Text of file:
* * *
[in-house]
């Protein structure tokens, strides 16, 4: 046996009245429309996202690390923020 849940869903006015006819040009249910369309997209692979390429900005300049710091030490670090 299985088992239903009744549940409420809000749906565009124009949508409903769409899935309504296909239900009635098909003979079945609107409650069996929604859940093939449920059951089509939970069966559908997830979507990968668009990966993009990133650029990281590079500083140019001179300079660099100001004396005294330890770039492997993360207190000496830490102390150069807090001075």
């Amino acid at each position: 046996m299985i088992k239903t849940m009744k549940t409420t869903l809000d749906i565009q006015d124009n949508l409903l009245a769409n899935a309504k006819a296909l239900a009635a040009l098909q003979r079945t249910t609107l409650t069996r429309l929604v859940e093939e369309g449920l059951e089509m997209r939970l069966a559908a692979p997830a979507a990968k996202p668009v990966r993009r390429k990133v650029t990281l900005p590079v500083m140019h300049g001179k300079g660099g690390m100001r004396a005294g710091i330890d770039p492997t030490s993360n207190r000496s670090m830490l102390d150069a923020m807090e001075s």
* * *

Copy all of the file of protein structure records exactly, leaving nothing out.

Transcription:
[in-house]
């Protein structure tokens, strides 16, 4: 046996009245429309996202690390923020 849940869903006015006819040009249910369309997209692979390429900005300049710091030490670090 299985088992239903009744549940409420809000749906565009124009949508409903769409899935309504296909239900009635098909003979079945609107409650069996929604859940093939449920059951089509939970069966559908997830979507990968668009990966993009990133650029990281590079500083140019001179300079660099100001004396005294330890770039492997993360207190000496830490102390150069807090001075």
């Amino acid at each position: 046996m299985i088992k239903t849940m009744k549940t409420t869903l809000d749906i565009q006015d124009n949508l409903l009245a769409n899935a309504k006819a296909l239900a009635a040009l098909q003979r079945t249910t609107l409650t069996r429309l929604v859940e093939e369309g449920l059951e089509m997209r939970l069966a559908a692979p997830a979507a990968k996202p668009v990966r993009r390429k990133v650029t990281l900005p590079v500083m140019h300049g001179k300079g660099g690390m100001r004396a005294g710091i330890d770039p492997t030490s993360n207190r000496s670090m830490l102390d150069a923020m807090e001075s």